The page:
The results from the GIN were extremely strong bilaterally. The results suggested good temporal resolution skills. The results indicated that Z could easily decipher changes in timing between sounds so as to differentiate between one auditory stimulus and another.

The results for The Dichotic Digits test were slightly below the norm in the right ear and normal in the left ear. This information suggested that Z may have difficulty processing multiple auditory messages simultaneously. It should also be noted that typically at this age, the stronger ear should be the right ear. Z’s stronger score is her left ear.

Comments on Findings

Z presented with complaints of auditory hypersensitivity to certain environmental sounds. This caused her anxiety. Z reported that when multiple conversations were present, she could not understand the messages. Both Z and her parents stated that she could lose focus in these situations.

The auditory processing results were consistent with an auditory closure deficit and a mild dichotic listening deficit for binaural integration.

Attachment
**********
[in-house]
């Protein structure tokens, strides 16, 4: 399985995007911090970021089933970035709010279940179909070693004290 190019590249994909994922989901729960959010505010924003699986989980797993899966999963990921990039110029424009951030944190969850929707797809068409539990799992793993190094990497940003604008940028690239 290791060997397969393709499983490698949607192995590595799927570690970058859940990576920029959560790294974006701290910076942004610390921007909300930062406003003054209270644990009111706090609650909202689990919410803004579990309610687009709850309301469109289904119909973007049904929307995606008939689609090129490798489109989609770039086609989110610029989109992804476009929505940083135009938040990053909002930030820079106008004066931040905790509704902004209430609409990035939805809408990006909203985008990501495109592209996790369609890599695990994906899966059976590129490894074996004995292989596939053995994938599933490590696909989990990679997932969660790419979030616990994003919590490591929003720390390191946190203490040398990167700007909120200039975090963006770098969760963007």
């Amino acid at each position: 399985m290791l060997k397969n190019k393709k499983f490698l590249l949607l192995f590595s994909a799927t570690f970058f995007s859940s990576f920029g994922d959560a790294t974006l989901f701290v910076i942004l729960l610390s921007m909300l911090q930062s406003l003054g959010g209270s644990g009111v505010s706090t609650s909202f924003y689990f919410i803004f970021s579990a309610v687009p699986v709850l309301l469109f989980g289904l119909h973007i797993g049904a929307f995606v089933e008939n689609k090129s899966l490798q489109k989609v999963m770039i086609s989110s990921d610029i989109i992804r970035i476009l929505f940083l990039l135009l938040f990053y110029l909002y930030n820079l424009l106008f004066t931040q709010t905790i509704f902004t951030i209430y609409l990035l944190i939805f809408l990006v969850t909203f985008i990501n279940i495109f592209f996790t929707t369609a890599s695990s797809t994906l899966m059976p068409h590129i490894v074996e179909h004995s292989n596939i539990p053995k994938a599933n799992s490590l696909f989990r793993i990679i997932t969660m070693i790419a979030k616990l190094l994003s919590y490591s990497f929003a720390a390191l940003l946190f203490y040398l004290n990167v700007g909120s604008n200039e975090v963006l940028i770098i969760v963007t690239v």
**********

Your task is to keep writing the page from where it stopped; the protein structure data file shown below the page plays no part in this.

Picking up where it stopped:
Specifically, the results from The Filtered Word test were below the norm. Z could not complete The Compressed Speech test. As alluded to earlier, the information from both tests indicated that she may have an auditory closure deficit. Auditory closure is defined as the ability to utilize intrinsic (auditory/cognitive) and extrinsic cues (environmental) to “fill” in what has been said when the auditory information has been reduced usually by distortion in some way, such as when the speaker has an accent, speaks unclearly, when background noise is present or when speech is presented rapidly. Consequently, when Z is in a noisy classroom, when her teachers speak rapidly or if her teacher speaks unclearly, she would likely have a difficult time with understanding the information. Z reported that when multiple messages are present, she could not follow the auditory information. This is likely due to the fact that the additional messages act as background noise which therefore makes it difficult to interpret the auditory information because of the auditory closure deficit. This may mean that during active conversation in the classroom, Z could not be follow the information. Z’s Dichotic Digit scores also supported her complaints. The score was below the norm in the right ear. This indicated that Z could not integrate multiple messages that were presented simultaneously. Therefore, when 2 or more people are speaking at the same time, Z may only partially follow the auditory messages. This could impact her in the classroom and in social situations. In small group discussions, with multiple speakers, Z may have difficulty following both speakers. In social situations, this will likely also occur. As Z ages, more and more social situations will arise necessitating her need to quickly integrate multiple messages. Without intervention, she will likely retreat from these situations. Z’s auditory closure deficit will further exacerbate the ability to perform binaural integration (an important process). As stated above, Z’s scores for The Dichotic Digits test are not typical. With most right handed  children at her age, the right ear advantage should prevail. Thus, information that is presented to the right ear travels contralaterally to the left brain. This route is the most efficient means for information to arrive at the left brain, the language and dominant auditory hemisphere. As a result, the right ear is typically the stronger ear and performs better than the left dichotically. Z demonstrates a left ear advantage/ right ear deficit. This may be typical if there is a weakness within the corpus callosum. However, Z’s scores for the Pitch Pattern subtest are very strong. These scores support a very intact interhemispheric function. Therefore the scores from The Filtered Word test, The Compressed Speech test and The Dichotic Digits test suggest an auditory processing deficit as 3/5 test scores were below the norm.